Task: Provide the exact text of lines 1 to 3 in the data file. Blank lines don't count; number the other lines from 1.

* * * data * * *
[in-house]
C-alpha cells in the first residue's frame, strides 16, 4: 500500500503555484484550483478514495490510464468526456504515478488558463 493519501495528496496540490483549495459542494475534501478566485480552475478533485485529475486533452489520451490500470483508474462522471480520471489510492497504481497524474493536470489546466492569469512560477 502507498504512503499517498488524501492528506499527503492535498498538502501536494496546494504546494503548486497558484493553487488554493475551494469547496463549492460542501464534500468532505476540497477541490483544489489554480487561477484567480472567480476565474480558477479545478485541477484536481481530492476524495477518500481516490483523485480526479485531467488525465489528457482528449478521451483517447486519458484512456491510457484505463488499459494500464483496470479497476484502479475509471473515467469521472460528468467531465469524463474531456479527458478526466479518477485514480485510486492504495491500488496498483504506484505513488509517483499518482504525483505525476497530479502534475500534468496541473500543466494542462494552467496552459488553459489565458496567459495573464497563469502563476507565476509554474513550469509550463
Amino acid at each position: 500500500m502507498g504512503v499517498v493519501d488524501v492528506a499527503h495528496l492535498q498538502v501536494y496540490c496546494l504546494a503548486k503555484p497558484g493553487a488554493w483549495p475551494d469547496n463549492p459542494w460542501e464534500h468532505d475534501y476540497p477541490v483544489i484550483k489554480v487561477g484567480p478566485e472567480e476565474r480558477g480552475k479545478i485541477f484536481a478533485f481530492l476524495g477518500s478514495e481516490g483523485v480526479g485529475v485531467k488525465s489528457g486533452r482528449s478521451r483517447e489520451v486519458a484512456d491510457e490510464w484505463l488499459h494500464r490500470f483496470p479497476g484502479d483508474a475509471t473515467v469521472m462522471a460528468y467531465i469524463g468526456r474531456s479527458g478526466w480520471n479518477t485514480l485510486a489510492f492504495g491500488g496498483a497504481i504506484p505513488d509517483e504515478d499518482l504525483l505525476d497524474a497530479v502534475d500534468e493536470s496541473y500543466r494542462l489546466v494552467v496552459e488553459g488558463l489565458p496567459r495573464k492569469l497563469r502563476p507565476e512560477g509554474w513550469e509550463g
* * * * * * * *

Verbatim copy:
[in-house]
C-alpha cells in the first residue's frame, strides 16, 4: 500500500503555484484550483478514495490510464468526456504515478488558463 493519501495528496496540490483549495459542494475534501478566485480552475478533485485529475486533452489520451490500470483508474462522471480520471489510492497504481497524474493536470489546466492569469512560477 502507498504512503499517498488524501492528506499527503492535498498538502501536494496546494504546494503548486497558484493553487488554493475551494469547496463549492460542501464534500468532505476540497477541490483544489489554480487561477484567480472567480476565474480558477479545478485541477484536481481530492476524495477518500481516490483523485480526479485531467488525465489528457482528449478521451483517447486519458484512456491510457484505463488499459494500464483496470479497476484502479475509471473515467469521472460528468467531465469524463474531456479527458478526466479518477485514480485510486492504495491500488496498483504506484505513488509517483499518482504525483505525476497530479502534475500534468496541473500543466494542462494552467496552459488553459489565458496567459495573464497563469502563476507565476509554474513550469509550463
Amino acid at each position: 500500500m502507498g504512503v499517498v493519501d488524501v492528506a499527503h495528496l492535498q498538502v501536494y496540490c496546494l504546494a503548486k503555484p497558484g493553487a488554493w483549495p475551494d469547496n463549492p459542494w460542501e464534500h468532505d475534501y476540497p477541490v483544489i484550483k489554480v487561477g484567480p478566485e472567480e476565474r480558477g480552475k479545478i485541477f484536481a478533485f481530492l476524495g477518500s478514495e481516490g483523485v480526479g485529475v485531467k488525465s489528457g486533452r482528449s478521451r483517447e489520451v486519458a484512456d491510457e490510464w484505463l488499459h494500464r490500470f483496470p479497476g484502479d483508474a475509471t473515467v469521472m462522471a460528468y467531465i469524463g468526456r474531456s479527458g478526466w480520471n479518477t485514480l485510486a489510492f492504495g491500488g496498483a497504481i504506484p505513488d509517483e504515478d499518482l504525483l505525476d497524474a497530479v502534475d500534468e493536470s496541473y500543466r494542462l489546466v494552467v496552459e488553459g488558463l489565458p496567459r495573464k492569469l497563469r502563476p507565476e512560477g509554474w513550469e509550463g